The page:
CS Distinguished Lecture Series: "The End of Moore's Law and the Beginning of Continuous User Interfaces" by Dr. Doug Burger

Date: March 29, 2012
Time: 2:00 pm – 3:00 pm

Room: UC 2.01.24 (Mesquite Room)

Title: "The End of Moore's Law and the Beginning of Continuous User Interfaces"
by Dr. Doug Burger (Microsoft Research)


For decades, the computer architecture research community has focused mostly on fundamental infrastructure, providing innovations and breakthroughs that improved the performance and efficiency of computer systems, permitting application developers to produce progressively more exciting applications and capabilities. That paradigm is under increasing stress as we race to the end of Moore's Law. As we race to the end of Moore's Law, there remains enormous opportunity in tightly integrating computing and data with individuals, leveraging new mobile interfaces with new cloud services to create a highly personalized digital ecosystem. This ecosystem will act proactively on our behalf, and will enable us to use services continuously. Key components of this ecosystem include strong privacy, efficient datacenters, and usable continuous interfaces.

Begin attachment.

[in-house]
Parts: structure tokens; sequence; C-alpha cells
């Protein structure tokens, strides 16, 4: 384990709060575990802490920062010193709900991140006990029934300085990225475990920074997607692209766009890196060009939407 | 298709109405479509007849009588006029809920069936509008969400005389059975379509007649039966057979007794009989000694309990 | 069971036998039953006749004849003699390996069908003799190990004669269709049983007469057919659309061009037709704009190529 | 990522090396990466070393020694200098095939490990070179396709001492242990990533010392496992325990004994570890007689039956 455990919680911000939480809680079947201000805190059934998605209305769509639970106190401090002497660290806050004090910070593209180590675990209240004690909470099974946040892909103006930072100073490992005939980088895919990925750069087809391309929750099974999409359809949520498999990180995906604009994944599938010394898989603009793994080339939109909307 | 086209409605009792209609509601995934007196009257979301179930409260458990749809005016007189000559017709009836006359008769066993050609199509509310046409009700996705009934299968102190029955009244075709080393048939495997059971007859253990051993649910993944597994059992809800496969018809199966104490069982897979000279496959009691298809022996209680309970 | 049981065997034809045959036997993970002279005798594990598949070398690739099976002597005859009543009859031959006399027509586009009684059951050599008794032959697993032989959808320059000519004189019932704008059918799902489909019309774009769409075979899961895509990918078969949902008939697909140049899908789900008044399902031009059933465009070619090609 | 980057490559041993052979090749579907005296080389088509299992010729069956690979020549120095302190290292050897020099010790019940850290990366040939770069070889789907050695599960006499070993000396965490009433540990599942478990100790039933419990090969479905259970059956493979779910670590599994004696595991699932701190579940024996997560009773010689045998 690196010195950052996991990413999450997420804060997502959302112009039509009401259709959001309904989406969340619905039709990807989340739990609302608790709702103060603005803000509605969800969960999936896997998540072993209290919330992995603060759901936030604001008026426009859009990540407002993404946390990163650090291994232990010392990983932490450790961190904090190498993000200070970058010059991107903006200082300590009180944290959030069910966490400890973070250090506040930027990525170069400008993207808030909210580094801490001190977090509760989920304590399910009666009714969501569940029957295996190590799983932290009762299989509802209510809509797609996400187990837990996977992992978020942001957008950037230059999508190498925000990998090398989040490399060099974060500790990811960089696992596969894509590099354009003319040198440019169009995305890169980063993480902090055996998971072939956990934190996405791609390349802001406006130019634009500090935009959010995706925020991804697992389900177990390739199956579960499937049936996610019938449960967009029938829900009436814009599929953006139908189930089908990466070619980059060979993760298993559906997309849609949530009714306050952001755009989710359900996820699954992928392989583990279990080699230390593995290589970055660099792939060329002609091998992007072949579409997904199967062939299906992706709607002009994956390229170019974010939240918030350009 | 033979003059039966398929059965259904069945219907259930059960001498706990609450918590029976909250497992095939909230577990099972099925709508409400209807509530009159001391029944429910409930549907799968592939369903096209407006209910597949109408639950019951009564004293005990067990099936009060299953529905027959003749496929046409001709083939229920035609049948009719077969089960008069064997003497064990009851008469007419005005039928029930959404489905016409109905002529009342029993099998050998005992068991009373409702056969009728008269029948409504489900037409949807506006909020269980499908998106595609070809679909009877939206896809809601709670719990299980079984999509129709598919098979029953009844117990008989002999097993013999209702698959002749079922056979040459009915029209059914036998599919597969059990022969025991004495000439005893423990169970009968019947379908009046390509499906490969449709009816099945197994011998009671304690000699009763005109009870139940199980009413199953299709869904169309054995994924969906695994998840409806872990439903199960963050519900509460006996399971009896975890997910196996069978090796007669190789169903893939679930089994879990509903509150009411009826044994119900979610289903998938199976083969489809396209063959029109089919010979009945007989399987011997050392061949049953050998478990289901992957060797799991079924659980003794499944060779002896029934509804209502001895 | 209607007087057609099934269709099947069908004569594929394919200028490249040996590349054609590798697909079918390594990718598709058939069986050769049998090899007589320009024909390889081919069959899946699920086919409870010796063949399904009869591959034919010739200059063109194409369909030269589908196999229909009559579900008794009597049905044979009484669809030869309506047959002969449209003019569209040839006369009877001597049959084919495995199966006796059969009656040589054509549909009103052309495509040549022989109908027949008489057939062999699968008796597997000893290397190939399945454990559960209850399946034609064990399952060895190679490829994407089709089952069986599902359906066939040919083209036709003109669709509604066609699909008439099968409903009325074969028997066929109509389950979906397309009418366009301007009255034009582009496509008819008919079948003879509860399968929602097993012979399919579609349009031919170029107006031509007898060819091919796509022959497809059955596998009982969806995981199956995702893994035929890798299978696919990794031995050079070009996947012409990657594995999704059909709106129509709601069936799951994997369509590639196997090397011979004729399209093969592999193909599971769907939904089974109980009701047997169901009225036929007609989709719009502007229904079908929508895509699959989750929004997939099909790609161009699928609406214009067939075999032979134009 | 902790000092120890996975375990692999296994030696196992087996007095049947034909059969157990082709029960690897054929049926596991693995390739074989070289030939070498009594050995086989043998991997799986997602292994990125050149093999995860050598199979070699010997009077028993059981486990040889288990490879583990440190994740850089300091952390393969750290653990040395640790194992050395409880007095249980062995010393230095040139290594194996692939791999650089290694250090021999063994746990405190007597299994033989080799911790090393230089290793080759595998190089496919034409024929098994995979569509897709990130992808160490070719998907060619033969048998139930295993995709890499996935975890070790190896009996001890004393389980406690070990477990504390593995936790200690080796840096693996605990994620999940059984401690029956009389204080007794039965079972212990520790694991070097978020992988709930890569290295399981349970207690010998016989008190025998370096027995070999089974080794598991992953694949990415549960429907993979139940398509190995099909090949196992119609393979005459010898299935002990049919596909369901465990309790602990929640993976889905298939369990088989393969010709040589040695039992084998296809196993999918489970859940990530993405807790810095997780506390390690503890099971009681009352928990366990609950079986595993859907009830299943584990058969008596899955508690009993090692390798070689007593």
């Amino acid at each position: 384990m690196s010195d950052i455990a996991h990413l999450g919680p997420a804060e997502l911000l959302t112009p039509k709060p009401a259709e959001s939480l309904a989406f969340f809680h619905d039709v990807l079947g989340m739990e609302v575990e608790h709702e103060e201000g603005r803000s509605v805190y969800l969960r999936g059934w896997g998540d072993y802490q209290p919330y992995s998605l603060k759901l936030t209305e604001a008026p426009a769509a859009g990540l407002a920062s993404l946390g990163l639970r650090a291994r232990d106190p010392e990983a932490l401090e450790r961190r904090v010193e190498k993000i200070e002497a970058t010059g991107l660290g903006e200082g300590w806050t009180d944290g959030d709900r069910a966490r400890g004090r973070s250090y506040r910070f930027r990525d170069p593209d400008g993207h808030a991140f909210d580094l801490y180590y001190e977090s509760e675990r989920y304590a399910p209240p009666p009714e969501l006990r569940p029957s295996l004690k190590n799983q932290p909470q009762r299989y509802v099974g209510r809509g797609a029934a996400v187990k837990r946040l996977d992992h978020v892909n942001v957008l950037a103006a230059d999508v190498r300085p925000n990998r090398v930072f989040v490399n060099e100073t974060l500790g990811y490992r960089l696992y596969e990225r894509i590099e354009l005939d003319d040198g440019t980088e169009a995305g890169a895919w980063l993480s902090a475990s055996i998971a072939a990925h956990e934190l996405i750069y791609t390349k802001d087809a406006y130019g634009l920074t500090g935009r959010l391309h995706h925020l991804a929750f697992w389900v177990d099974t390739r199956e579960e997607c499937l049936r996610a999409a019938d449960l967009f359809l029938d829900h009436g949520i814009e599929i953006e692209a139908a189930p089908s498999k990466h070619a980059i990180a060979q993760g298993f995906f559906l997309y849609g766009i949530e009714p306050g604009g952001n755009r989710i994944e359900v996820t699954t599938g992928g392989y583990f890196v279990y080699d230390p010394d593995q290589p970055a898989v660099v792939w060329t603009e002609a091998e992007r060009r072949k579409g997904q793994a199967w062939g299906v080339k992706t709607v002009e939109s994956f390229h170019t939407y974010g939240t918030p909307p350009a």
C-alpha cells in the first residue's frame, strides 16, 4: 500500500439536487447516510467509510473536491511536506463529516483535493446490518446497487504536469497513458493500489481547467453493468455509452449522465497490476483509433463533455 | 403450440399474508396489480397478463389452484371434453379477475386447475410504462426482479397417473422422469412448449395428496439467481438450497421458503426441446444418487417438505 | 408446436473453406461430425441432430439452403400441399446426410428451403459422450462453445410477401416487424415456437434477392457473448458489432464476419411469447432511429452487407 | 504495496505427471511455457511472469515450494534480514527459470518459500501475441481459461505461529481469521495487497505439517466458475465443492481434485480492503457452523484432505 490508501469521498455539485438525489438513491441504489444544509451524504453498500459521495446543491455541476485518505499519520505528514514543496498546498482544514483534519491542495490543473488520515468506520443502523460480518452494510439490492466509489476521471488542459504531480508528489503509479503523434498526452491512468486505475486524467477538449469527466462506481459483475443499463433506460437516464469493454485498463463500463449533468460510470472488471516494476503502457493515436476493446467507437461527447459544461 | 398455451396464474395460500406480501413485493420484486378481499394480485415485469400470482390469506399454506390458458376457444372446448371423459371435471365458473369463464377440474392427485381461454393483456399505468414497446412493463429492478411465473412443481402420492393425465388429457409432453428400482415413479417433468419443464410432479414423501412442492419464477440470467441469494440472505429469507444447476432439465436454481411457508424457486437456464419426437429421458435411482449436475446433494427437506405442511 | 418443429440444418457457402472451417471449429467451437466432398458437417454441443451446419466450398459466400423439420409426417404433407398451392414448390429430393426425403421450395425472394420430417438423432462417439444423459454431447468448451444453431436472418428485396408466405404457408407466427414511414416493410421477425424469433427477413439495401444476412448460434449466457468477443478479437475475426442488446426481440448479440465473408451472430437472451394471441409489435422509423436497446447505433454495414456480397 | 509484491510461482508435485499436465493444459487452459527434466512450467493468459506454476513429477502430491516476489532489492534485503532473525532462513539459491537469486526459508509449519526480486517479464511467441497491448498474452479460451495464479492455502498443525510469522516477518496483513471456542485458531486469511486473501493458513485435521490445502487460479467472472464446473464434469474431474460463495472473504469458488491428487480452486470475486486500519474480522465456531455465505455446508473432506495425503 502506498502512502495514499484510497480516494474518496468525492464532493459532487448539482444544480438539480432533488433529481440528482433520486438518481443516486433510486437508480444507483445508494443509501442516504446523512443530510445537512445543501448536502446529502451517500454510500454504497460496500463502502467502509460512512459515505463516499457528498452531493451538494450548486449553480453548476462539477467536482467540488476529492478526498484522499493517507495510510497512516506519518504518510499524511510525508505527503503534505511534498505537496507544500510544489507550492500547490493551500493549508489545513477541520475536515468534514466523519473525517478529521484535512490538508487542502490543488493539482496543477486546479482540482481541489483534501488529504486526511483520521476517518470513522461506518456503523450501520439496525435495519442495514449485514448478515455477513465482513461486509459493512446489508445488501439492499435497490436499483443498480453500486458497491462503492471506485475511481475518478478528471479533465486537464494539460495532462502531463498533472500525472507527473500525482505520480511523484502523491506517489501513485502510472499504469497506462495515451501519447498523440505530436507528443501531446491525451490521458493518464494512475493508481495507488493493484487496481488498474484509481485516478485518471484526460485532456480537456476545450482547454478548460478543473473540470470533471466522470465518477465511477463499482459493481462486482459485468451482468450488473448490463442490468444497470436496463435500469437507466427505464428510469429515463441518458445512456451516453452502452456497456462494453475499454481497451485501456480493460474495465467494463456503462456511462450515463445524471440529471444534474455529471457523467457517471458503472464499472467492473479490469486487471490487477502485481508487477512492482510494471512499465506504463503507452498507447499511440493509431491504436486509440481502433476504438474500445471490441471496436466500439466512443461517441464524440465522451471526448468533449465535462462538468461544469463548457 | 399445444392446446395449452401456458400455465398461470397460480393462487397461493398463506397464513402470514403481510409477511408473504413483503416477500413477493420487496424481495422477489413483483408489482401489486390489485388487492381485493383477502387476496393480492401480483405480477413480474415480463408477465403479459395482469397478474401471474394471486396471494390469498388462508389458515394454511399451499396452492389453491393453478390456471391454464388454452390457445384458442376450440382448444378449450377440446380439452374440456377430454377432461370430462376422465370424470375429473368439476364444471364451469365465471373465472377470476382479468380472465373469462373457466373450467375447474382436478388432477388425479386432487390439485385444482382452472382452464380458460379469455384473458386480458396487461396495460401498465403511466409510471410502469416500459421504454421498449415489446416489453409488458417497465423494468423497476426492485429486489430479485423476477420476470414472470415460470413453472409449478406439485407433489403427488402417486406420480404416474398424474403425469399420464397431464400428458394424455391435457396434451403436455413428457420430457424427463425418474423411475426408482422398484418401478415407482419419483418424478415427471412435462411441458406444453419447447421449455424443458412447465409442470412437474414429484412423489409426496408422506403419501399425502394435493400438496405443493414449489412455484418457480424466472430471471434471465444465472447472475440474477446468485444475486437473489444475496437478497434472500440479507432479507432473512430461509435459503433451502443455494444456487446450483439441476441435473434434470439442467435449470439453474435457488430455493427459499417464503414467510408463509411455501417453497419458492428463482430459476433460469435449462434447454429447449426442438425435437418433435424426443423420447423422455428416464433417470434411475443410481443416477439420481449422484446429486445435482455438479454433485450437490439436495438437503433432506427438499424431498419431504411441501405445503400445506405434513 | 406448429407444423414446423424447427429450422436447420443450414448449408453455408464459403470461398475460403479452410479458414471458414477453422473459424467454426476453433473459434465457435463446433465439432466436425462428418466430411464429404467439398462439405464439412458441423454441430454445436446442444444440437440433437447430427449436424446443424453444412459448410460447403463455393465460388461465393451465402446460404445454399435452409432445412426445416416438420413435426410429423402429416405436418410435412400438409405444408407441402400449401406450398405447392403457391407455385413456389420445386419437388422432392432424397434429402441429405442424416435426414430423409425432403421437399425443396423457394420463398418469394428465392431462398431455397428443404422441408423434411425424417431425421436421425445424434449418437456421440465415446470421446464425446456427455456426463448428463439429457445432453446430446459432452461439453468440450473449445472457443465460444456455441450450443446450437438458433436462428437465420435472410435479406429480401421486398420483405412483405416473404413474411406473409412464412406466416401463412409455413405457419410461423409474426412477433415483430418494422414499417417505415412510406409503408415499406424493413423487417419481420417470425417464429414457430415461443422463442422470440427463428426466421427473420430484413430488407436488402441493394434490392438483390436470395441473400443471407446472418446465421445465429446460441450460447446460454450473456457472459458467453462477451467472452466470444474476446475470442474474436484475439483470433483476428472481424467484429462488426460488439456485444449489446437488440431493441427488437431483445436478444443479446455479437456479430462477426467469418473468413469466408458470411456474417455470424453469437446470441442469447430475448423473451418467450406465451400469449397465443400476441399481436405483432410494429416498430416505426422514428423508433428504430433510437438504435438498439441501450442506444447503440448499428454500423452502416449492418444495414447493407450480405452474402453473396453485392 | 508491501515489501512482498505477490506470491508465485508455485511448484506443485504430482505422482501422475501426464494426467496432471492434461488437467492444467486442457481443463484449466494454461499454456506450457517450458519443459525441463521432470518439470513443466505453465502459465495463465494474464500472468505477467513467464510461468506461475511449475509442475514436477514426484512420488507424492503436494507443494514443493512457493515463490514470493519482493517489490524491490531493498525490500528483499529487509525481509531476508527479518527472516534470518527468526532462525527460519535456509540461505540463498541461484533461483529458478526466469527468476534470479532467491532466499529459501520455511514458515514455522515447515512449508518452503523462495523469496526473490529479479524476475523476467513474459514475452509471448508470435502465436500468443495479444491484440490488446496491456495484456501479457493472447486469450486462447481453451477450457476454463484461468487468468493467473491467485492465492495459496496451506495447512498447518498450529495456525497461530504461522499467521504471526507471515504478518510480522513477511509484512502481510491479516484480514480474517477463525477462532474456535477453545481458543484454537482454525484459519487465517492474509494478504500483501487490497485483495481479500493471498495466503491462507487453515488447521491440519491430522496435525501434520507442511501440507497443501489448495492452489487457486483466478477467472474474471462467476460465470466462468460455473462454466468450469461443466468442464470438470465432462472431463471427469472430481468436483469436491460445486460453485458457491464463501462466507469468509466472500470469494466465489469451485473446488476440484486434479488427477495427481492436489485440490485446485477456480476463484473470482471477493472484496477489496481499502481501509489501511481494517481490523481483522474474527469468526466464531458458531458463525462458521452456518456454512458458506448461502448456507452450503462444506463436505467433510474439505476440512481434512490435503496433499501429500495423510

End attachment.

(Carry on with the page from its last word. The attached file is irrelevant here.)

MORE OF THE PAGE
Doug Burger is Director of the Client and Cloud Applications research group in Microsoft Research. In this role, he directs strategic research efforts aimed at producing disruptive advances in mobile client design, data center design, and the applications and experiences that span the two. He received his PhD in 1998 from the University of Wisconsin-Madison, and subsequently joined the University of Texas at Austin, where he spent ten years on the faculty. With Steve Keckler, he co-led the TRIPS project, which developed EDGE architectures and NUCA caches. The TRIPS project culminated in a working prototype ASIC containing two 16-wide, out-of-order issue cores, each with a 1,024 instruction window, and architected with a file-grain tileddesign. He received the ACM Maurice Wilkes Award in 2006, and is a Fellow of the IEEE and the ACM. He currently serves as past Chair of ACM SIGARCH.